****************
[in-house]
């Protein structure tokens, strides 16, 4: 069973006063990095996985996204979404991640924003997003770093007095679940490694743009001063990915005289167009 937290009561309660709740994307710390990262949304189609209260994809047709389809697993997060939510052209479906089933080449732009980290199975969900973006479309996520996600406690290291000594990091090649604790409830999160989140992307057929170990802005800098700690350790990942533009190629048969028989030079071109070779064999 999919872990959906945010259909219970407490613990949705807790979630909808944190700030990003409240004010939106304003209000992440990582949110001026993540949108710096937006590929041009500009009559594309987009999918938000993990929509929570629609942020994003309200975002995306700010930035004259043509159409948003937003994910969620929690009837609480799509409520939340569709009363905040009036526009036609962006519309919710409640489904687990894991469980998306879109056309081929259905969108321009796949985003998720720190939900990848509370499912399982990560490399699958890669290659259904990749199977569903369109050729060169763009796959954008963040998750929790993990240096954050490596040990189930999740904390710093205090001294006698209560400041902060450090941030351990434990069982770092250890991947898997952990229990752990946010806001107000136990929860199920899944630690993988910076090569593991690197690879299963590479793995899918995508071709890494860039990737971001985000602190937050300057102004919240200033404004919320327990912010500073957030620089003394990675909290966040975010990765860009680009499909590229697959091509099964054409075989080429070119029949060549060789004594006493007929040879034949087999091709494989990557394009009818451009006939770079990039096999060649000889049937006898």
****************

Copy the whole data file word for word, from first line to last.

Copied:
[in-house]
């Protein structure tokens, strides 16, 4: 069973006063990095996985996204979404991640924003997003770093007095679940490694743009001063990915005289167009 937290009561309660709740994307710390990262949304189609209260994809047709389809697993997060939510052209479906089933080449732009980290199975969900973006479309996520996600406690290291000594990091090649604790409830999160989140992307057929170990802005800098700690350790990942533009190629048969028989030079071109070779064999 999919872990959906945010259909219970407490613990949705807790979630909808944190700030990003409240004010939106304003209000992440990582949110001026993540949108710096937006590929041009500009009559594309987009999918938000993990929509929570629609942020994003309200975002995306700010930035004259043509159409948003937003994910969620929690009837609480799509409520939340569709009363905040009036526009036609962006519309919710409640489904687990894991469980998306879109056309081929259905969108321009796949985003998720720190939900990848509370499912399982990560490399699958890669290659259904990749199977569903369109050729060169763009796959954008963040998750929790993990240096954050490596040990189930999740904390710093205090001294006698209560400041902060450090941030351990434990069982770092250890991947898997952990229990752990946010806001107000136990929860199920899944630690993988910076090569593991690197690879299963590479793995899918995508071709890494860039990737971001985000602190937050300057102004919240200033404004919320327990912010500073957030620089003394990675909290966040975010990765860009680009499909590229697959091509099964054409075989080429070119029949060549060789004594006493007929040879034949087999091709494989990557394009009818451009006939770079990039096999060649000889049937006898």